butch2 There are many individual scenes or moments that have become classics over the years: the bicycle scene while BJ Thomas sings “Raindrops Keep Fallin’ on My Head”; watching the great Strother Martin call Butch and Sundance morons as he spits chewing tobacco while riding a mule; the looks on their faces as Butch, Sundance and Etta arrive in the garden spot of Bolivia.  It also remains one of the most quoted movies with eternal lines such as:  “Who are those guys?” I’m better if I move”  “I’m not crazy.  I’m colorful” “Think you used enough dynamite there Butch”  “Are you crazy?  The fall will probably kill you” and my personal favorite “You just keep thinking Butch.  That’s what you’re good at”.

Although it’s certainly a star vehicle for Newman and Redford, and to a lesser extent, Katharine Ross, the supporting cast is diverse and exceptional.  In addition to Strother Martin and Sam Elliott, Butch has an infamous knife fight with Ted Cassidy (as Harvey Logan).  Cassidy is the 6’9” actor who also played Lurch on TV’s “The Addams Family”.  He is not 7’2” Richard Kiel who played Jaws in two James Bond films, though many people get them confused.  75 year old Percy Helton plays Sweetface.  Mr. Helton had over 200 career screen credits dating back to 1915. Henry Jones plays the opportunistic bicycle salesman, George Furth plays the young and loyal Woodcock, and the still active today (at age 86) Cloris Leachman plays the working girl who is so giddy to see Butch again.

butch3 The movie received 7 Oscar nominations and won 4: Cinematography (Conrad Hall), Original Score (Burt Bacharach), Original Song (“Raindrops Keep Fallin’ on My Head”), and Original Screenplay (William Goldman). It was also nominated for Best Picture, but that award went to the controversial Midnight Cowboy and its director John Schlesinger.  It should also be noted that there was a 1956 movie titled The Three Outlaws that featured Neville Brand as Butch, and Alan Hale, Jr as Sundance.  Mr. Hale is best known as the Skipper on “Gilligan’s Island”. In 1979 a pre-quel was released, Butch and Sundance: The Early Days. It featured Tom Berenger as Butch and William Katt as Sundance.  Mr. Katt is best known as the unfortunate prom date in Carrie.  Most recently, in 2011 Sam Shepard starred in Blackthorn, a film about an aging Butch Cassidy quietly hiding out in Bolivia.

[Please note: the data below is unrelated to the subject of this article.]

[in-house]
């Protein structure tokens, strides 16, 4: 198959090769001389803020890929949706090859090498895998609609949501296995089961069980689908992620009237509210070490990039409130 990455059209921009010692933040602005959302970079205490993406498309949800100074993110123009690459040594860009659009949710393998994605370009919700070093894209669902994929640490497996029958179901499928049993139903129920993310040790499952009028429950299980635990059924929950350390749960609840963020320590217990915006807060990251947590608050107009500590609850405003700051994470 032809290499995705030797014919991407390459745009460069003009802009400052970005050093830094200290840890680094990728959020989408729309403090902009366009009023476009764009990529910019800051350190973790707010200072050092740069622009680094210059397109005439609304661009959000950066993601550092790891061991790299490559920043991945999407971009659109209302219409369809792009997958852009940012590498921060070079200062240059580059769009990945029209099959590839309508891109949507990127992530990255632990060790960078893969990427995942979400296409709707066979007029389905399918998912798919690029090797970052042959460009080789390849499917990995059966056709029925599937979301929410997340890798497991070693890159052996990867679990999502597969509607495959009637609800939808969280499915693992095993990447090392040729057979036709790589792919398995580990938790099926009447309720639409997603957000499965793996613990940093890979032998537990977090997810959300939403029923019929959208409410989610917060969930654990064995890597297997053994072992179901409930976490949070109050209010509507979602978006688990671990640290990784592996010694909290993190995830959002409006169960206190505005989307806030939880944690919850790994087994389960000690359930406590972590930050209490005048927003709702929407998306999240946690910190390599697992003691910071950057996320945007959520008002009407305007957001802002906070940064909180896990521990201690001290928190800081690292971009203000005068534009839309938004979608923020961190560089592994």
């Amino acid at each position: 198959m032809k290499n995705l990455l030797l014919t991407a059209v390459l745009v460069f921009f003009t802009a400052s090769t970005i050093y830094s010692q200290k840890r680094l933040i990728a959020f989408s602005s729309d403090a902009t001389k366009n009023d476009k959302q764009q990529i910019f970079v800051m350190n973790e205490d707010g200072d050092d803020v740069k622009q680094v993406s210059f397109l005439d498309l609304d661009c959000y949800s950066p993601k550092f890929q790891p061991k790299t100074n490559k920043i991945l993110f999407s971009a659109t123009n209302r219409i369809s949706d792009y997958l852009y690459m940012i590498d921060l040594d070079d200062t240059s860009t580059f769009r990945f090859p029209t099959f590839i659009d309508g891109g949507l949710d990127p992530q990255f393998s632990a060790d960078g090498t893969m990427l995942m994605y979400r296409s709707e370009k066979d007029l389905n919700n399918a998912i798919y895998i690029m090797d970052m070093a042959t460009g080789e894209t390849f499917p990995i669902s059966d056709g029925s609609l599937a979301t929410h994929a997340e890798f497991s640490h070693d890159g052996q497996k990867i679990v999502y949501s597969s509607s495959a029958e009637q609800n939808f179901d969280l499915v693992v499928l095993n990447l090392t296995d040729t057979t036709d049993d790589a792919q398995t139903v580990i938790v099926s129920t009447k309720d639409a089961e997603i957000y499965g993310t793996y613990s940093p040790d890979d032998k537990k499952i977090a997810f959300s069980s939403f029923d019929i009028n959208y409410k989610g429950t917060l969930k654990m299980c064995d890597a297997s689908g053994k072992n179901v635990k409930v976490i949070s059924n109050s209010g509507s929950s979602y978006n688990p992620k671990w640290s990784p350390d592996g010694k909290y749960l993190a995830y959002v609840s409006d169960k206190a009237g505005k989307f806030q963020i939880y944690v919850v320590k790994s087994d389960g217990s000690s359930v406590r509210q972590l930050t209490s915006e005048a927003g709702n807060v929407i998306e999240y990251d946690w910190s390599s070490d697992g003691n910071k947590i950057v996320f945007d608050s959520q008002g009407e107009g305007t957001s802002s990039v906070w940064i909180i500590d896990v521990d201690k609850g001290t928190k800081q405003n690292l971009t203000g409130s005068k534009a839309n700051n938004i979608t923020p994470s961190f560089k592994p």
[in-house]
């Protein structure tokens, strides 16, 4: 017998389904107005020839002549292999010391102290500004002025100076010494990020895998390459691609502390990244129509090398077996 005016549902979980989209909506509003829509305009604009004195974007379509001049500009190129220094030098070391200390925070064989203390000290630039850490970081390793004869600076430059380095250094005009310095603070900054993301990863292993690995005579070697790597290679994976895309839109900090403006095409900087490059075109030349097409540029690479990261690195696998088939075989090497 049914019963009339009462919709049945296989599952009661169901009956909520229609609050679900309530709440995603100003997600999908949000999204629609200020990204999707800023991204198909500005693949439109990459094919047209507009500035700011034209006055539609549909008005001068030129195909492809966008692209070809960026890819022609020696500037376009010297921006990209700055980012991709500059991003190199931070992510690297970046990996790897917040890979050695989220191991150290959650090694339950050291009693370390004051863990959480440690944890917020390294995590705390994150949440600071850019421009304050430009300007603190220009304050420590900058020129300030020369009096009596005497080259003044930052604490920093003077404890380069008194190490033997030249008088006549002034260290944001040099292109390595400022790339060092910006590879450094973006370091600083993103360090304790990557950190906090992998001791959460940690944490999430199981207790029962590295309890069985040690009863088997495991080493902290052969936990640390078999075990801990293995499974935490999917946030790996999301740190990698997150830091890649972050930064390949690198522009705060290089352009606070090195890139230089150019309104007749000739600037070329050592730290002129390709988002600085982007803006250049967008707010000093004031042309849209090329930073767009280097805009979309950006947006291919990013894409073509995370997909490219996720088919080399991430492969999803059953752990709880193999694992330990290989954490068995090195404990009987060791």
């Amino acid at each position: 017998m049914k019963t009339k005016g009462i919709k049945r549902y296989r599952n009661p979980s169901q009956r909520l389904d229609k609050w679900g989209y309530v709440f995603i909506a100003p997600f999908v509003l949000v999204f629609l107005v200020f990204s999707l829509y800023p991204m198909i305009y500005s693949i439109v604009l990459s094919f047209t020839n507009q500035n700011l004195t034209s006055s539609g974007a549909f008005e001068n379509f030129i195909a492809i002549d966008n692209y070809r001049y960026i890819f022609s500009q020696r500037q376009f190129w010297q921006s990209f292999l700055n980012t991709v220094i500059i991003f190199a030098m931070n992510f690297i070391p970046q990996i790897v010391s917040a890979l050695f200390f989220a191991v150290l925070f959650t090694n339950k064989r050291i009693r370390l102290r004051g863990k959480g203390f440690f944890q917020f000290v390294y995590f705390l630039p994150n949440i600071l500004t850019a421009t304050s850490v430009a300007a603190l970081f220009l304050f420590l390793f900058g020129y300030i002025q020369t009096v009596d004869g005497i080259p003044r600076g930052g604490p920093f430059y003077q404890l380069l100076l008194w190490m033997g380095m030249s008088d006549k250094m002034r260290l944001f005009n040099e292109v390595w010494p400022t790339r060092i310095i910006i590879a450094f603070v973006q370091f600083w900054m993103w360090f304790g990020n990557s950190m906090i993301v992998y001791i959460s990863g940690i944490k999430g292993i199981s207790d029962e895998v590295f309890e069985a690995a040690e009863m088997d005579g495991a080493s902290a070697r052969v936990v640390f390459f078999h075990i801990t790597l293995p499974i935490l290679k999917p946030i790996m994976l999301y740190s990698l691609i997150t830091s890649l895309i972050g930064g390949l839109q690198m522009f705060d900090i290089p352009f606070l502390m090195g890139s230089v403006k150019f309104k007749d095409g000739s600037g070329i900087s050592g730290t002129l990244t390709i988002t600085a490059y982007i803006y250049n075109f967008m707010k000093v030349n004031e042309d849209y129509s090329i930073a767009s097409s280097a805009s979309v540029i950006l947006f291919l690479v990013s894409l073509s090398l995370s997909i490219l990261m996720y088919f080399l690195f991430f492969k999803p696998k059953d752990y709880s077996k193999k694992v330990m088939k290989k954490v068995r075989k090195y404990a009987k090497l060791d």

So whether you “like” westerns or not, if you have never taken in the exploits of Butch Cassidy and the Sundance Kid, I would encourage you to do so.  If, after that, you still don’t like westerns, all I can say is “Boy, I got vision and the rest of the world wears bifocals.”

here is one of the short original trailers:

http://www.youtube.com/watch?v=X41Ylp02NRs


THE GRADUATE (1967) revisited

August 9, 2012

 Greetings again from the darkness. It’s the 45th anniversary of this film’s release and it was awarded a limited theatrical re-release, which I took advantage of last evening. Unlike so many films, the big screen doesn’t really bring anything special here, but then, it really doesn’t require any assistance. I fall into the category of those who consider this one of the all-time best films. Not only is it off-the-charts entertaining, the dialogue is brilliant, the performances are pitch perfect, and the camera work and soundtrack are highly complimentary.

 As my number of viewings have increased over the years, I have become a true admirer of the performance of Anne Bancroft as Mrs. Robinson. It is heart-breaking and emotional. The first glimpse of her always makes me smile … she is in the background as Ben (Dustin Hoffman) pinballs through the party trying to avoid the clutches of his parents’ friends. In her scene in bed when she tells Ben about her college background in art and how her dreams came crashing down, her voice and facial features are filled with pain. Watch the movie from Mrs. Robinson’s point of view and my guess is you too will have a renewed understanding.